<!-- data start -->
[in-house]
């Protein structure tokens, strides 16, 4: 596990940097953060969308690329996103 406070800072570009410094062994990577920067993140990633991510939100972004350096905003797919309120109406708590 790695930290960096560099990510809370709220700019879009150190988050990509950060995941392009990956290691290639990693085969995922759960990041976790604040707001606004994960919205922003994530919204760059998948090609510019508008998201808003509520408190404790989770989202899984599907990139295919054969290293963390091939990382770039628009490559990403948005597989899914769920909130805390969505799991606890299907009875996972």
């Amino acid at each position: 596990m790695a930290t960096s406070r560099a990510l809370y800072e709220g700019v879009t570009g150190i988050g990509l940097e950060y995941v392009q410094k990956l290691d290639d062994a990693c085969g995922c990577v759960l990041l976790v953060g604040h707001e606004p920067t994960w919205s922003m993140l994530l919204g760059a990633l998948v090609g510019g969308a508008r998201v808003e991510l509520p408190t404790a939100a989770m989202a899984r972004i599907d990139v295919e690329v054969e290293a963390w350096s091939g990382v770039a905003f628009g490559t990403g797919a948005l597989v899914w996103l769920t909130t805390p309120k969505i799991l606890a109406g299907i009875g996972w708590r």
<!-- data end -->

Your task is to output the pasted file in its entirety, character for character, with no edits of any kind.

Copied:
[in-house]
């Protein structure tokens, strides 16, 4: 596990940097953060969308690329996103 406070800072570009410094062994990577920067993140990633991510939100972004350096905003797919309120109406708590 790695930290960096560099990510809370709220700019879009150190988050990509950060995941392009990956290691290639990693085969995922759960990041976790604040707001606004994960919205922003994530919204760059998948090609510019508008998201808003509520408190404790989770989202899984599907990139295919054969290293963390091939990382770039628009490559990403948005597989899914769920909130805390969505799991606890299907009875996972």
């Amino acid at each position: 596990m790695a930290t960096s406070r560099a990510l809370y800072e709220g700019v879009t570009g150190i988050g990509l940097e950060y995941v392009q410094k990956l290691d290639d062994a990693c085969g995922c990577v759960l990041l976790v953060g604040h707001e606004p920067t994960w919205s922003m993140l994530l919204g760059a990633l998948v090609g510019g969308a508008r998201v808003e991510l509520p408190t404790a939100a989770m989202a899984r972004i599907d990139v295919e690329v054969e290293a963390w350096s091939g990382v770039a905003f628009g490559t990403g797919a948005l597989v899914w996103l769920t909130t805390p309120k969505i799991l606890a109406g299907i009875g996972w708590r």